Award Season Blunder

By Rex HoggardNovember 12, 2009, 3:53 am

PGA TourLAKE BUENA VISTA, Fla. – Paul Azinger’s name is etched into it, as is John Daly’s and Peter Jacobsen’s. Steve Stricker’s on there too, twice, in consecutive years no less.

The circuit’s “Comeback Player of the Year” award dates back to 1991, hardly hallowed ground in a sport that keeps time in eons, but it is enough history to prompt a double take when news surfaced this week that there will be no engraving in 2009 barring a miracle performance by the game’s walking miracle on a corner of central Florida turf that bills itself the place “where dreams come true.”

But before we put too much pressure on Erik Compton, the double heart transplant recipient and perhaps the only player that could prompt the circuit to revive the honor in ’09, the curious case of the missing miracle must be examined.

According to a Tour official, the 16-member Player Advisory Council “has the discretion to determine that the Comeback POY not be awarded in a given year if they feel there are no viable candidates.”

Barring a Compton “W” at WDW, the ballots for Player of the Year and Rookie of the Year will be finalized next week without a CPOY option and there are no plans to “provide a space on the ballot for write in votes.”

While we agree there may not be an obvious choice – say, like, Stricker in 2007 after he’d already won the award in 2006 – but count the PAC some kind of tough crowd if six victories in 17 starts (Tiger Woods) following ACL surgery doesn’t rate at least a nomination. Or two titles and a major keepsake after failing to keep your Tour card (Y.E. Yang) can’t move the needle, or the pen.

The Woods nomination for CPOY seemed to run into a filibuster early, with the logic being that it’s hard to come back from a historic victory at the U.S. Open, to say nothing of that victory-victory-victory start that prefaced his Torrey Pines brilliance.

“He doesn’t care (about CPOY),” Heath Slocum said. “He cares about the Vardon Trophy and the Player of the Year (award).”

Truth is Woods is likely more concerned about tonight’s dinner plans in Australia than he is his dwindling CPOY chances, but that logic misses the distance travelled by the world No. 1 since Torrey Pines. ACL surgery, recovery from a broken leg and a reworked action aimed at taking pressure off that battered left knee and Woods himself has admitted he didn’t know what to expect in 2009 add up to one compelling comeback, if not an original HBO production.

He may not be the leading candidate for the Waterford crystal, but excluding his name from the conversation dismisses how hard Woods had to work to return to his world-beating form.

For most players, however, Woods’ name on the CPOY crystal seems to stretch the definition of the award, if not the bounds of logic.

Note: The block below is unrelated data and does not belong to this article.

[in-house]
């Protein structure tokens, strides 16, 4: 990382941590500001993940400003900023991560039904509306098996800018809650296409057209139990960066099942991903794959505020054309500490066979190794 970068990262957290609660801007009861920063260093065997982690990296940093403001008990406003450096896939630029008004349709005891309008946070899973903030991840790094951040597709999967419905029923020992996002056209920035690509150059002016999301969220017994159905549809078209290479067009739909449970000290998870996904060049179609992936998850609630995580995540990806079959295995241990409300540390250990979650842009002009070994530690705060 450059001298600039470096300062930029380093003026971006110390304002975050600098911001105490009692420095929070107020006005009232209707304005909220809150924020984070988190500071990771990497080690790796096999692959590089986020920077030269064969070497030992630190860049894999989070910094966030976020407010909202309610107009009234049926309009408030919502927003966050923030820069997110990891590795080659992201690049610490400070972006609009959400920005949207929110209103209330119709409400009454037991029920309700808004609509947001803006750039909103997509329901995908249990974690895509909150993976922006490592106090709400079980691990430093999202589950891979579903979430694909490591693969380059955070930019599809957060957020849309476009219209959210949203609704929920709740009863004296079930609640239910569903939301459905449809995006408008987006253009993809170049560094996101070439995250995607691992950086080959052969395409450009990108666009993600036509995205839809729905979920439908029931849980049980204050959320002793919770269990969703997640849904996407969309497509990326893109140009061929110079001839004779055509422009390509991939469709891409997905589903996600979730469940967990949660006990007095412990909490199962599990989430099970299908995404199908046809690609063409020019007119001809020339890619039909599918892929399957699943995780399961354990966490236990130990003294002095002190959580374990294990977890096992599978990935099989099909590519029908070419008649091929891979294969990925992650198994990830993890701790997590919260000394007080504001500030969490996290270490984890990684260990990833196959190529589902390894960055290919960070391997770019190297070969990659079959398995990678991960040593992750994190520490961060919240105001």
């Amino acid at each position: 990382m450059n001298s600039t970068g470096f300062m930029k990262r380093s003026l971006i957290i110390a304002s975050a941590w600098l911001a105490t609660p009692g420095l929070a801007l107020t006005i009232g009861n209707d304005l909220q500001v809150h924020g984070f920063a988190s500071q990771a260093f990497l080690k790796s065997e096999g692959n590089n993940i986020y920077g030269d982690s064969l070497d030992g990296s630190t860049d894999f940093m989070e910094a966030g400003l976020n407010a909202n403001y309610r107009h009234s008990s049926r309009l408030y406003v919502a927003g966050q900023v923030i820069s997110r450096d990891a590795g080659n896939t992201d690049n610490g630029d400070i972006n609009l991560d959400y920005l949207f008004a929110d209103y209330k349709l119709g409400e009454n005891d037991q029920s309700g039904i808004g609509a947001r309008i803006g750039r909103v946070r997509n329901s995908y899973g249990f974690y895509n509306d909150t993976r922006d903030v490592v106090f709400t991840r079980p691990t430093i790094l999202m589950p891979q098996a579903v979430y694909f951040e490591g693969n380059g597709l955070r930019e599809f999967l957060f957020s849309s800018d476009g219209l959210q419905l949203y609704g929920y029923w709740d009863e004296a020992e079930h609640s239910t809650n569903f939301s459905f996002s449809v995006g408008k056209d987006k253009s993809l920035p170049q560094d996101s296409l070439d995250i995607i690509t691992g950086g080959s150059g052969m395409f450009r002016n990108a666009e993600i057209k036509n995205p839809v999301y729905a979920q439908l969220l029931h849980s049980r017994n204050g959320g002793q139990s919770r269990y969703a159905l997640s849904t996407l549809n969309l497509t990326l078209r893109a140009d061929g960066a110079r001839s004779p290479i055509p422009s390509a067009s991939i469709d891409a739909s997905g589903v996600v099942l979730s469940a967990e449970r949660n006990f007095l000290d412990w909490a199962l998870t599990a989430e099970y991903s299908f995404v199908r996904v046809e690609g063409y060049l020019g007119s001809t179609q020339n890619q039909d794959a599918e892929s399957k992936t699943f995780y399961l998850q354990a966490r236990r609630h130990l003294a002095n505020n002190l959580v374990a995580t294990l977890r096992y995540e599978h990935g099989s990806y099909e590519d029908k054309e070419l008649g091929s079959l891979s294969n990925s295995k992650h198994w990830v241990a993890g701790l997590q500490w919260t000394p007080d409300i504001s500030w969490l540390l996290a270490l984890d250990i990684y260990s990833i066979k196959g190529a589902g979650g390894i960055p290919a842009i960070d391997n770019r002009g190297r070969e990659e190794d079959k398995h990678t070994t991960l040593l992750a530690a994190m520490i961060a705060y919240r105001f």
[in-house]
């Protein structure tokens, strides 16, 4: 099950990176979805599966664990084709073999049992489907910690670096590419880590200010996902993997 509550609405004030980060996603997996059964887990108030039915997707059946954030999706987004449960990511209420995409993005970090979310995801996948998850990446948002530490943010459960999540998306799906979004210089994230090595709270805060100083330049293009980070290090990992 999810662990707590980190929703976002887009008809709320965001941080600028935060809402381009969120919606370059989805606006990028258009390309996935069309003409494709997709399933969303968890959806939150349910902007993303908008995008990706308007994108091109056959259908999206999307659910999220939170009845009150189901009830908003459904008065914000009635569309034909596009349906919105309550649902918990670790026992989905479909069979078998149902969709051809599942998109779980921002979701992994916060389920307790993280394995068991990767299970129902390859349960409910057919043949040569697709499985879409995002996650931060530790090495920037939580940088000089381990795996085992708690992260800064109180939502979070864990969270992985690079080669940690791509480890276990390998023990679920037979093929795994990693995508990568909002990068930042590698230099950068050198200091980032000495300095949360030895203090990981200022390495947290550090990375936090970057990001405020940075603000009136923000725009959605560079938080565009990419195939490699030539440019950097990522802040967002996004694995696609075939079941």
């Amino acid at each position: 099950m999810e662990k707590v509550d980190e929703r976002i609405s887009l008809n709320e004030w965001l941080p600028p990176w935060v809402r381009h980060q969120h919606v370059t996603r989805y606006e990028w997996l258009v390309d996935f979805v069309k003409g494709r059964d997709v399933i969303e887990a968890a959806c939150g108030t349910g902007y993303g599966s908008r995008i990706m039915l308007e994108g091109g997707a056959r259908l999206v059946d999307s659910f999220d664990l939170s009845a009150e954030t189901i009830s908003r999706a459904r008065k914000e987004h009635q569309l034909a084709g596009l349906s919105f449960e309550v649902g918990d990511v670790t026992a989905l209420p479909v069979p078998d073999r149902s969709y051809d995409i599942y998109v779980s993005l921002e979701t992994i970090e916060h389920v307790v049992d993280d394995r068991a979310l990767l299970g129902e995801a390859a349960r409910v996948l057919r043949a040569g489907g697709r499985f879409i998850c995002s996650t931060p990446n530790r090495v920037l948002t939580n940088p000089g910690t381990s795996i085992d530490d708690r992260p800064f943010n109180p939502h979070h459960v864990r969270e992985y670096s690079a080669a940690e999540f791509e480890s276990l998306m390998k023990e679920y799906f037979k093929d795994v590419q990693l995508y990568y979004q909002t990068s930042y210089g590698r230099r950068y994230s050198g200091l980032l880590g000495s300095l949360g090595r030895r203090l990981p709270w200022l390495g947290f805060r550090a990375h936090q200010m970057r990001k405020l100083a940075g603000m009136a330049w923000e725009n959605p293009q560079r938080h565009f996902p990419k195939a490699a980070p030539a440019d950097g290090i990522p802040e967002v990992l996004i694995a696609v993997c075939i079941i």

“It’s not like he was hurting, at least competitively, when he went down,” said Brad Faxon, a member of the Tour’s Policy Board. “He was the No. 1 player in the world at the time and didn’t drop out of that spot.”

But all of this does little to explain Yang’s snub. In 2008 the Korean finished 157th in earnings and needed five of six rounds in the 60s to finish tied for 18th at Q-School to secure his job. His Honda Classic victory should have been enough to put Yang’s name on a CPOY ballot, but that mano a mano masterpiece at Hazeltine National with Woods should have made this year’s award a non-story – box it up and send it to Dallas via Seoul.

A sampling of PAC members on Tuesday at Disney would indicate many agree.

“I nominated Y.E. Yang,” said PAC member Ted Purdy. “He went from losing his card to winning a tournament and a major. That’s pretty good.”

D.A. Points, another member of the PAC, also said he nominated at least two players for the CPOY award, himself and David Duval, but was aware of the resistance by some members not to nominate a candidate.

“I saw (one PAC member) write down on his ballot, ‘This is a meaningless category,” Points said. “I understand that, sometimes names just don’t jump out at you, but I just didn’t feel like I should make that call not to give out the award.”

Davis Love III, a PAC member this year who will join the three other player directors on the Policy Board next year, said he was called by a Tour official last week to nominate a Player of the Year and Rookie of the Year candidate, but wasn’t asked about the CPOY ballot.

“That’s weird,” Love said.

Weird, and wrong. Woods and Yang may somehow miss the CPOY mold, but removing them from the conversation altogether cheapens their accomplishments. And that’s not right.

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Cabreras win PNC Father/Son Challenge

By Associated PressDecember 17, 2017, 11:36 pm

ORLANDO, Fla. - Angel Cabrera and Angel Cabrera Jr. closed with a 12-under 60 for a three-shot victory in their debut at the PNC Father/Son Challenge.

The Cabreras opened with a 59 at The Ritz-Carlton Golf Club and were challenged briefly by the defending champions, David Duval and Nick Karavites, in the scramble format Sunday. The Argentines went out in 30, and they had a two-shot lead with Cabrera's son came within an inch of chipping in for eagle on the final hole.

They finished at 25-under 199 for a three-shot victory over Duval and Karavites, and Bernhard Langer and Jason Langer. The Langer team won in 2014.

Mark O'Meara and Shaun O'Meara tied for fourth at 21 under with Jerry Pate and Wesley Pate.

Cabrera wasn't even in the field until two-time U.S. Open champion Curtis Strange and his son, Tom Strange, had to withdraw.